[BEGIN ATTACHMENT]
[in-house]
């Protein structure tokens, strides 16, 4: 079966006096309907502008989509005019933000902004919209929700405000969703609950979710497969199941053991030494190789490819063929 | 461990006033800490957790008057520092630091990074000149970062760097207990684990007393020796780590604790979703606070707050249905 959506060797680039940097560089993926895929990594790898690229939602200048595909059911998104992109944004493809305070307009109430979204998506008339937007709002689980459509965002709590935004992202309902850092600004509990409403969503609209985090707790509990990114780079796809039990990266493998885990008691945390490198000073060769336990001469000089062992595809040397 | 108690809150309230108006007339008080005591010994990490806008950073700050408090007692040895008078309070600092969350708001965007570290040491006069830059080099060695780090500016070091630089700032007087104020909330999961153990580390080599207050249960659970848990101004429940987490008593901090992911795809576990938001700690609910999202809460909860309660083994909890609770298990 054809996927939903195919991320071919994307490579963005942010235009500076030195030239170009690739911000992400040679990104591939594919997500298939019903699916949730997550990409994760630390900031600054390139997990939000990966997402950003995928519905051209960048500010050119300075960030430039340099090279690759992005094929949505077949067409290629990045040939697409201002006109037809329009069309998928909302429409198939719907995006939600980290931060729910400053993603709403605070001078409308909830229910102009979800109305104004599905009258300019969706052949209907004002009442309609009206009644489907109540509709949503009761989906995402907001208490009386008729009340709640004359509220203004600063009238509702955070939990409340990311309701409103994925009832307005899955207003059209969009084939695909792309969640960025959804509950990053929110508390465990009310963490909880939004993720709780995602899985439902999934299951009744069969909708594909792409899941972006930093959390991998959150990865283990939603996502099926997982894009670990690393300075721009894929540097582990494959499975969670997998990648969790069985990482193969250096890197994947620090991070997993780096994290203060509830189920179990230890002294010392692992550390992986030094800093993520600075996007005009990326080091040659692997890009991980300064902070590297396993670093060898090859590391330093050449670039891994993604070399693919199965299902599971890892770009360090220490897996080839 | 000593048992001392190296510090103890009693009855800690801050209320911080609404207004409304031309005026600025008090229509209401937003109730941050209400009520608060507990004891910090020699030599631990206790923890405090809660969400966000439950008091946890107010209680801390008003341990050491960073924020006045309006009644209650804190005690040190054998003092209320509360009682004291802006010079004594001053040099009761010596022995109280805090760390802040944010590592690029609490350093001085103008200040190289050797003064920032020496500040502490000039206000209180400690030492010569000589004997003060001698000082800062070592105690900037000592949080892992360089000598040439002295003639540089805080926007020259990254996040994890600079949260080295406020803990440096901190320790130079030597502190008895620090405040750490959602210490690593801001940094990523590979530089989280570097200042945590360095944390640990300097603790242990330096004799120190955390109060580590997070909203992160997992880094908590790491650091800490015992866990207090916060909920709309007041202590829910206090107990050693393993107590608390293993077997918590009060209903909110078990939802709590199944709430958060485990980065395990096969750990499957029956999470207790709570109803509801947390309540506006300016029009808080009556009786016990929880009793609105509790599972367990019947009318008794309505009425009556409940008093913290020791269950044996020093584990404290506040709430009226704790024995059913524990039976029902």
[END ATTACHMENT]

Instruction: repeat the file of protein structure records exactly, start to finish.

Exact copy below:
[in-house]
């Protein structure tokens, strides 16, 4: 079966006096309907502008989509005019933000902004919209929700405000969703609950979710497969199941053991030494190789490819063929 | 461990006033800490957790008057520092630091990074000149970062760097207990684990007393020796780590604790979703606070707050249905 959506060797680039940097560089993926895929990594790898690229939602200048595909059911998104992109944004493809305070307009109430979204998506008339937007709002689980459509965002709590935004992202309902850092600004509990409403969503609209985090707790509990990114780079796809039990990266493998885990008691945390490198000073060769336990001469000089062992595809040397 | 108690809150309230108006007339008080005591010994990490806008950073700050408090007692040895008078309070600092969350708001965007570290040491006069830059080099060695780090500016070091630089700032007087104020909330999961153990580390080599207050249960659970848990101004429940987490008593901090992911795809576990938001700690609910999202809460909860309660083994909890609770298990 054809996927939903195919991320071919994307490579963005942010235009500076030195030239170009690739911000992400040679990104591939594919997500298939019903699916949730997550990409994760630390900031600054390139997990939000990966997402950003995928519905051209960048500010050119300075960030430039340099090279690759992005094929949505077949067409290629990045040939697409201002006109037809329009069309998928909302429409198939719907995006939600980290931060729910400053993603709403605070001078409308909830229910102009979800109305104004599905009258300019969706052949209907004002009442309609009206009644489907109540509709949503009761989906995402907001208490009386008729009340709640004359509220203004600063009238509702955070939990409340990311309701409103994925009832307005899955207003059209969009084939695909792309969640960025959804509950990053929110508390465990009310963490909880939004993720709780995602899985439902999934299951009744069969909708594909792409899941972006930093959390991998959150990865283990939603996502099926997982894009670990690393300075721009894929540097582990494959499975969670997998990648969790069985990482193969250096890197994947620090991070997993780096994290203060509830189920179990230890002294010392692992550390992986030094800093993520600075996007005009990326080091040659692997890009991980300064902070590297396993670093060898090859590391330093050449670039891994993604070399693919199965299902599971890892770009360090220490897996080839 | 000593048992001392190296510090103890009693009855800690801050209320911080609404207004409304031309005026600025008090229509209401937003109730941050209400009520608060507990004891910090020699030599631990206790923890405090809660969400966000439950008091946890107010209680801390008003341990050491960073924020006045309006009644209650804190005690040190054998003092209320509360009682004291802006010079004594001053040099009761010596022995109280805090760390802040944010590592690029609490350093001085103008200040190289050797003064920032020496500040502490000039206000209180400690030492010569000589004997003060001698000082800062070592105690900037000592949080892992360089000598040439002295003639540089805080926007020259990254996040994890600079949260080295406020803990440096901190320790130079030597502190008895620090405040750490959602210490690593801001940094990523590979530089989280570097200042945590360095944390640990300097603790242990330096004799120190955390109060580590997070909203992160997992880094908590790491650091800490015992866990207090916060909920709309007041202590829910206090107990050693393993107590608390293993077997918590009060209903909110078990939802709590199944709430958060485990980065395990096969750990499957029956999470207790709570109803509801947390309540506006300016029009808080009556009786016990929880009793609105509790599972367990019947009318008794309505009425009556409940008093913290020791269950044996020093584990404290506040709430009226704790024995059913524990039976029902």